Date of Award
Master of Science
William M. Dunne, Matthew Mauldon
Robert D. Hatcher
The purpose of this thesis is to evaluate and demonstrate the performance of new circular scanline and circular window estimators of joint intensity, density and mean tracelength. The estimators are distribution independent and provide a rapid means of estimating parameters, because only counts of fracture trace intersections and/or trace endpoints are needed. These estimators defeat the problems of orientation bias, censoring and length bias, which plagued previous methods. Using synthetic patterns with known parameters, the estimators reliably match control values. When applied to nine different joint sets or pavements, the estimators also correctly estimate fracture characteristics. A 95% prediction interval is used to establish confidence in measurements by defining the likely range for new predicted values. Plots for prediction interval show that the interval for predicted values is reduced and hence, estimate quality improved more efficiently by using sampling schemes that increase radius rather than number of circles. Larger circles are more efficient because they effectively average out spatial heterogeneity. When estimating mean tracelength, reliability of estimates is also improved by sampling schemes that yield large counts of fracture endpoints. Analysis of synthetic patterns shows that for trace centers described by a Poisson process, sampling schemes that capture 20 endpoints, on average, are needed to produce reliable results. This value should not be applied literally to natural patterns, as they are not typically Poissonian, but this analysis emphasizes the benefits of large sample size. These estimators may be applied to any type of data set that consists of linear traces, including fault traces on a planar slice through a 3-d seismic reflection data cube.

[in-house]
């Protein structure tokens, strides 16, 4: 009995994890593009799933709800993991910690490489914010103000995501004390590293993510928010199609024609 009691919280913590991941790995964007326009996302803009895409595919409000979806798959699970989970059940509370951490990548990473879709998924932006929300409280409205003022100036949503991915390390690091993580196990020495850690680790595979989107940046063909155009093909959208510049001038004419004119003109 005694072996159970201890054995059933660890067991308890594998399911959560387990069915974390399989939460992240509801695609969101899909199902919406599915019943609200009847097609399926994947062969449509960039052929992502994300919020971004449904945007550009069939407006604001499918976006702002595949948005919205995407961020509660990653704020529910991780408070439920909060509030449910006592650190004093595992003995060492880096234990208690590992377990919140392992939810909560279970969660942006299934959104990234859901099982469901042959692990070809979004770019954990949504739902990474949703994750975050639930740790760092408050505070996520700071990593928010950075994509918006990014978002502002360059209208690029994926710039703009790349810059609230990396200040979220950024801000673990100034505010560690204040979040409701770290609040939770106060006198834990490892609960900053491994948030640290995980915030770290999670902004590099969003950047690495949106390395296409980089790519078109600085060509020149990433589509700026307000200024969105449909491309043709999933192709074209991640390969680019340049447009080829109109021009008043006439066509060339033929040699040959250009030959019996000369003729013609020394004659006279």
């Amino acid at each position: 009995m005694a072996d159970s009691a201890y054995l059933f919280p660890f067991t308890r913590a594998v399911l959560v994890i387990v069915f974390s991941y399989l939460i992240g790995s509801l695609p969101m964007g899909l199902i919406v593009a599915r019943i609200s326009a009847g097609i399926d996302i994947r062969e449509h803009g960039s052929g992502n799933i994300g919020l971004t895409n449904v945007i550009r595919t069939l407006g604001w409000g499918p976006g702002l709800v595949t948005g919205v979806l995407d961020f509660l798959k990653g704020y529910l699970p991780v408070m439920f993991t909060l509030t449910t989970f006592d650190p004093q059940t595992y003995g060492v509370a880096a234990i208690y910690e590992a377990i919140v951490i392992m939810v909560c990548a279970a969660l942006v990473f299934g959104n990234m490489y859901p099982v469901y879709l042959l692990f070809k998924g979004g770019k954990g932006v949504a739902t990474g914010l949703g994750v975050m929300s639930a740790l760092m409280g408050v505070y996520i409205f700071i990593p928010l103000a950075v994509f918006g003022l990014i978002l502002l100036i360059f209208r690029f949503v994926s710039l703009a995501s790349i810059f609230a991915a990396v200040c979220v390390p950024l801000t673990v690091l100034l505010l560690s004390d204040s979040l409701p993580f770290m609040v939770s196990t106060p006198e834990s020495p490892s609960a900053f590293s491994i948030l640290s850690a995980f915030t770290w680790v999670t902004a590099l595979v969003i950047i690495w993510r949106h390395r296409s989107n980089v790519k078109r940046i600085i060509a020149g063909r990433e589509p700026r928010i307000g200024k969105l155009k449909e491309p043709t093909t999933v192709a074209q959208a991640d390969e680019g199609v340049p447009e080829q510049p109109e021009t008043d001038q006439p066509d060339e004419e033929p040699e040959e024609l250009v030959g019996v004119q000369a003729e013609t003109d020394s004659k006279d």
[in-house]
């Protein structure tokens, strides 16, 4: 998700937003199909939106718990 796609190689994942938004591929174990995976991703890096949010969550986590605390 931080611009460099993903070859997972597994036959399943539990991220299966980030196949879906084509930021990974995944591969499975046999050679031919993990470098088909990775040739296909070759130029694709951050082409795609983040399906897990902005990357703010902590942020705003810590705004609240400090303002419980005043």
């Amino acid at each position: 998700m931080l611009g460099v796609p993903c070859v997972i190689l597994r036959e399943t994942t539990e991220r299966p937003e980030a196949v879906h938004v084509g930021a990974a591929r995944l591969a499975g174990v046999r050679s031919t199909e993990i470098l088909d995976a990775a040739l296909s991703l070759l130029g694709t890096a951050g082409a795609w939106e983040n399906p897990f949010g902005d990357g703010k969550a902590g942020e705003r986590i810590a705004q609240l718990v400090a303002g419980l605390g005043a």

Rohrbaugh, Melvin Bruce, "Estimating joint intensity, density and mean tracelength using circular scanlines and circular windows. " Master's Thesis, University of Tennessee, 2000.